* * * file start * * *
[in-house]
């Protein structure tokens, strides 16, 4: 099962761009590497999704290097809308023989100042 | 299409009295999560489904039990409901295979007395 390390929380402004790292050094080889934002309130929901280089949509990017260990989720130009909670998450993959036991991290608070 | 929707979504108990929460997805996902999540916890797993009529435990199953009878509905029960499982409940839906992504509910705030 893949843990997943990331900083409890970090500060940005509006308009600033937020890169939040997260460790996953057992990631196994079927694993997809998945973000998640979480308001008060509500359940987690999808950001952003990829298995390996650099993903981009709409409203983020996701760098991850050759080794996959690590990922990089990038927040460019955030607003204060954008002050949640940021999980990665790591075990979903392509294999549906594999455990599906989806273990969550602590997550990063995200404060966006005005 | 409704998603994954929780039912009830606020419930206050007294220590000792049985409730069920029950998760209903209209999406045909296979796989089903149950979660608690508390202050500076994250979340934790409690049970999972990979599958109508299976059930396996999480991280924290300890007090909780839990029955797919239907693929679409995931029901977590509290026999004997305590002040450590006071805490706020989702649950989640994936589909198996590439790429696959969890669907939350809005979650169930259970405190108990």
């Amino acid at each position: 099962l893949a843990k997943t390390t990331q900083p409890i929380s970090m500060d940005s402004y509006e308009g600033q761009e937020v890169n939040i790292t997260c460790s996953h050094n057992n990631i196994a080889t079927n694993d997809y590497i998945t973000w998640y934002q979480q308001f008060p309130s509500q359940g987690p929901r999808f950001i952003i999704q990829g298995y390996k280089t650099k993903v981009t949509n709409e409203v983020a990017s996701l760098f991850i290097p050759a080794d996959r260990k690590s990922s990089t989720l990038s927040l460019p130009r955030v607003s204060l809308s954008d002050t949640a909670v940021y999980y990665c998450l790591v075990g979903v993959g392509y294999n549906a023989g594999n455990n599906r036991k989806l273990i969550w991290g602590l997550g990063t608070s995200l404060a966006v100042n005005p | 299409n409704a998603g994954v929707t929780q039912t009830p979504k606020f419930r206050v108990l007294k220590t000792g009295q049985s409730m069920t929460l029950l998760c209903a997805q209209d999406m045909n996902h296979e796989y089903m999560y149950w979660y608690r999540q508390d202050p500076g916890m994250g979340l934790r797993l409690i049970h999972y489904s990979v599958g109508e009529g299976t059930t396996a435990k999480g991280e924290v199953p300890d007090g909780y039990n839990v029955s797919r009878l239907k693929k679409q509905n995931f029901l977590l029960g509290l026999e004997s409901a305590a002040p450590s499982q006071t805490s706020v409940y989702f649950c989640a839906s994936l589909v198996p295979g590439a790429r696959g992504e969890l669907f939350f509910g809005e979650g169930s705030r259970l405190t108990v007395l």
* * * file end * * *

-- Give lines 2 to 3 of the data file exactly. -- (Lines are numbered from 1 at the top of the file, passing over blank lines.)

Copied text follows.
């Protein structure tokens, strides 16, 4: 099962761009590497999704290097809308023989100042 | 299409009295999560489904039990409901295979007395 390390929380402004790292050094080889934002309130929901280089949509990017260990989720130009909670998450993959036991991290608070 | 929707979504108990929460997805996902999540916890797993009529435990199953009878509905029960499982409940839906992504509910705030 893949843990997943990331900083409890970090500060940005509006308009600033937020890169939040997260460790996953057992990631196994079927694993997809998945973000998640979480308001008060509500359940987690999808950001952003990829298995390996650099993903981009709409409203983020996701760098991850050759080794996959690590990922990089990038927040460019955030607003204060954008002050949640940021999980990665790591075990979903392509294999549906594999455990599906989806273990969550602590997550990063995200404060966006005005 | 409704998603994954929780039912009830606020419930206050007294220590000792049985409730069920029950998760209903209209999406045909296979796989089903149950979660608690508390202050500076994250979340934790409690049970999972990979599958109508299976059930396996999480991280924290300890007090909780839990029955797919239907693929679409995931029901977590509290026999004997305590002040450590006071805490706020989702649950989640994936589909198996590439790429696959969890669907939350809005979650169930259970405190108990």
């Amino acid at each position: 099962l893949a843990k997943t390390t990331q900083p409890i929380s970090m500060d940005s402004y509006e308009g600033q761009e937020v890169n939040i790292t997260c460790s996953h050094n057992n990631i196994a080889t079927n694993d997809y590497i998945t973000w998640y934002q979480q308001f008060p309130s509500q359940g987690p929901r999808f950001i952003i999704q990829g298995y390996k280089t650099k993903v981009t949509n709409e409203v983020a990017s996701l760098f991850i290097p050759a080794d996959r260990k690590s990922s990089t989720l990038s927040l460019p130009r955030v607003s204060l809308s954008d002050t949640a909670v940021y999980y990665c998450l790591v075990g979903v993959g392509y294999n549906a023989g594999n455990n599906r036991k989806l273990i969550w991290g602590l997550g990063t608070s995200l404060a966006v100042n005005p | 299409n409704a998603g994954v929707t929780q039912t009830p979504k606020f419930r206050v108990l007294k220590t000792g009295q049985s409730m069920t929460l029950l998760c209903a997805q209209d999406m045909n996902h296979e796989y089903m999560y149950w979660y608690r999540q508390d202050p500076g916890m994250g979340l934790r797993l409690i049970h999972y489904s990979v599958g109508e009529g299976t059930t396996a435990k999480g991280e924290v199953p300890d007090g909780y039990n839990v029955s797919r009878l239907k693929k679409q509905n995931f029901l977590l029960g509290l026999e004997s409901a305590a002040p450590s499982q006071t805490s706020v409940y989702f649950c989640a839906s994936l589909v198996p295979g590439a790429r696959g992504e969890l669907f939350f509910g809005e979650g169930s705030r259970l405190t108990v007395l």